After it all, in the end I found I was glad to have 'been' Edith for this once-in-a-lifetime commemoration. I've done many talks for lots of WIs since, and audiences have taken the opportunity to share their own stories about their connections to Edith. One lady even showed me her family treasure; a book signed by Edith herself.

To use reality tv parlance, I'd had a bit of a 'journey'. I discovered it had become more important to me than I realised that this ordinary lady, who made an extraordinary sacrifice, was remembered with the respect and accuracy I felt she deserved. 

I also surprised myself to find that I had a turnaround about 'being' Edith. In the course of doing these talks it had become personally -as well as professionally- important to me to be Edith, as a mark of my own identity as a Norfolk woman. It wasn't just about appearance or accent, and indeed, I don't have much in common with Edith Cavell in terms of character, religion or vocation. But this broad, flat county with its big fields and wide skies is our shared birthplace, and like Edith, it's the place I'm proud to call home. 

Sunday, 16 August 2015

Pants on Fire? Bring on the Incendiary Blondes

For my next entertainment offering I'll be time-travelling to the 1940s to take on the singing personas of several fabulous ladies from around the wartime era; Dinah Shore, Peggy Lee, Betty Hutton and Doris Day, to name but a few. I'll be calling the show 'Incendiary Blondes' in reference to Betty Hutton's 1944 film, and it will be available for performances from September 2016.

(I realise I may be subjected to chants of 'Liar Liar Pants on Fire' for this, after all, I said I wasn't going to do any new characters for the duration of my Voices From the Workhouse job, but it turns out I was mistaken. Maybe it's more a case of 'ants in the pants' than 'pants on fire'). *
Liar Liar- Really Big Pants On Fire

When Betty Hutton was suggested to me as a subject, I must confess I didn't really know who she was. Then I watched this, Betty's original of 'Oh So Quiet', a song I previously knew from Bjork's hit in 1995. Then I watched this, and I was convinced. I even had an idea to do a whole show on her and call it 'I Can't Believe it's Not Betty'...

Doris needed no such introduction. I'll be focusing on songs from her early career such as Sentimental Journey and Day to Day (the song from which she took her stage name).
Peggy Lee is well known as Disney's voice of the Siamese Cats, but was a talented lyricist and composer as well as a voice actor, and a singer in many genres. In the 1940s she sang with Benny Goodman and appeared in the film Stage Door Canteen. I'll be presenting some of Peggy's 'Big Band' numbers from her early career.

Dinah had success in 1940 with My Man -notably reworked in French by Edith Piaf- and she recorded regularly throughout the decade: You'd Be So Nice to Come Home To, Buttons and Bows, The Best Things in Life are Free...the list is extensive. 
Dinah Shore was once introduced as "Mademoiselle Dinah 'Diva' Shore, who starts a fire by rubbing two notes together!". An Incendiary Blonde indeed!

That should be enough to keep me busy. I'll be taking bookings for 'Incendiary Blondes' with immediate effect, for September 2016 onwards. Contact details can be found here, usual fees apply.

*See, I really can get knickers into any topic.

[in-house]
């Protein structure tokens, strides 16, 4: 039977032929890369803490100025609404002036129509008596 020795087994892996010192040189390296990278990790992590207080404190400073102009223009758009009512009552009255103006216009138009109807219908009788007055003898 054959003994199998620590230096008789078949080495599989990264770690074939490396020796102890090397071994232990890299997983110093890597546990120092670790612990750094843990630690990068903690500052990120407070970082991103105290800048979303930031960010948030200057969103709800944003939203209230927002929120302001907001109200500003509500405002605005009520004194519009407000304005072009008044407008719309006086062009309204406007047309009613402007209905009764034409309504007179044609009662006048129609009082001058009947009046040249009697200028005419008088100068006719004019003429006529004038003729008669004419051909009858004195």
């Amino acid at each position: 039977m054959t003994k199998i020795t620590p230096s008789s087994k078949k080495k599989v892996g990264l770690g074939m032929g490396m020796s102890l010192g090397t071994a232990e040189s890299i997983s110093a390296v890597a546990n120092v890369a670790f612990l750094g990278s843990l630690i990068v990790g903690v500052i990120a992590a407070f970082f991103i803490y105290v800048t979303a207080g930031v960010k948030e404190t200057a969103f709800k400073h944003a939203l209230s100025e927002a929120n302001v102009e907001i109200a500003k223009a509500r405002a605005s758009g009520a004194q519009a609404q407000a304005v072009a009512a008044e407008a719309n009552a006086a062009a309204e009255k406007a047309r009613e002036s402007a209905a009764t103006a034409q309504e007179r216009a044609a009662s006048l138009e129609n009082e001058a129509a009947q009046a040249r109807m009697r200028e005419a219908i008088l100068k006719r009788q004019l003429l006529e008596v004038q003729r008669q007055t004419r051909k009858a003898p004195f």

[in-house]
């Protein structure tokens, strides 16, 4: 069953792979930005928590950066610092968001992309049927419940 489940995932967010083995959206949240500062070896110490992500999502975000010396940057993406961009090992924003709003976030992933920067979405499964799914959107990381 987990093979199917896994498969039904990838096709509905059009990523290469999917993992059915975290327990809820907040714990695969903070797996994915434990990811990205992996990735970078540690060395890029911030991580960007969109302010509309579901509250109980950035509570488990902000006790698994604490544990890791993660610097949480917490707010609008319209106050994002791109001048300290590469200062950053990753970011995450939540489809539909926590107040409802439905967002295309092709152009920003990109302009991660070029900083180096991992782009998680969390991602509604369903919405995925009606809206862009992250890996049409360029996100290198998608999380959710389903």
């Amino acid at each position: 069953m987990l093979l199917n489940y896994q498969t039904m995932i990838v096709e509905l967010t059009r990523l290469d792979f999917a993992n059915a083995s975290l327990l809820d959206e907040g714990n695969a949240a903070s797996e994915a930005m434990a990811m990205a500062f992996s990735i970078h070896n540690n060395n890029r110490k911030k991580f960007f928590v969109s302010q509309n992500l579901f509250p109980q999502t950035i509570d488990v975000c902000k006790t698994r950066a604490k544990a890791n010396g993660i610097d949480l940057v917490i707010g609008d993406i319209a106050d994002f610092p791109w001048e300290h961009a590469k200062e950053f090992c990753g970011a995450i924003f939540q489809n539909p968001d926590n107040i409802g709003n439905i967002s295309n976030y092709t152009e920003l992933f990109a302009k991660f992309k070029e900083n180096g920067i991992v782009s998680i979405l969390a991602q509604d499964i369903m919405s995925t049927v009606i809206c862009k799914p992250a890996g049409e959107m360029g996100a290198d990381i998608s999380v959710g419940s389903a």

Friday, 15 May 2015

Lies, Damn Lies and Statistics

Well, just the statistics actually. But I got your attention. First, a news update.

Just after I debuted as Edith Cavell, I took Queen Elizabeth 1st to the capital to perform before an assembly of past and present London Blue Badge Guides. A thoroughly indomitable bunch, they are the folks who take tourists around the Tower of London, Big Ben, Westminster Palace, Hampton Court and many other world famous landmarks. 

To be perfectly honest, I don't think I told them anything about QE1 that they didn't already know! But they loved the costume, the general spectacle, and were extremely complimentary about my talk structure and presentation skills. They also took me out to lunch in a local restaurant- my first experience of an authentic Turkish meal. It was a delight...

Back in East Anglia, I was due to perform Marie Lloyd to a group of elderly Norwichers who at the last minute requested that Marie wasn't too bawdy, because they're a church group. My heart sank- I mean, if you take the bawdy out of Marie Lloyd there's not much left! In the end I concentrated more on the biography and reduced the emphasis on the innuendos in the song lyrics. I kept in the famous -but unproven- story about cabbages and peas, which raised a chuckle.  It was ok, and they all enjoyed it, but I did feel very odd standing there in full costume when we had to stop for a prayer half way through! 

In April I performed Marie Lloyd for each of the four 2015 NCC Pensions Forums: total audience of about 600 council retirees. Difficult acoustics, no set-up time, large venues, terrible sight lines, and Marie had to use a very anachronistic handheld microphone because the clip-mic couldn't cope. But I was rewarded with a lovely bouquet and fantastic reviews, so all was instantly forgiven.

So, to statistics. Marie Lloyd is currently my most popular character, by a long way. In the last six weeks I have performed her nineteen times, compared to five times for each of the others. Of course, I've been performing QE1 since 2007, so there can't be many Norfolk WIs who haven't seen her. Queen Victoria is not far behind.

Surely I must run out of WIs soon?! 'Seven Ages' is building momentum and I have a lot of future bookings for that one. I'm not including Edith Cavell in any of these figures, because she's only a temporary fixture on my list.

My current average across the year is 2.5 talks per week. 

The average wasn't that high when I started eight years ago in 2007, but I'm happy to say the work has steadily increased ever since. A very quick calculation estimates that I've given over 600 talks! 

Audience numbers vary wildly- I can have anything from 15 to 200 people watching me. I never know exactly how many will be there until I arrive, but I'd guess the average WI is roughly 35 people. 600 x 35 is 21,000 people! If I halve that amount to take into account repeat visits, it's still 10,500 people! I can't actually believe I have performed to that number! 

Busy-ness has its down side. Mistakes can happen. I'm proud to say that in eight years of doing this, I've only had to cancel one talk through illness, I've only ever forgotten to turn up once (!!!!!!) and I've only ever turned up with the wrong 'Queen' once.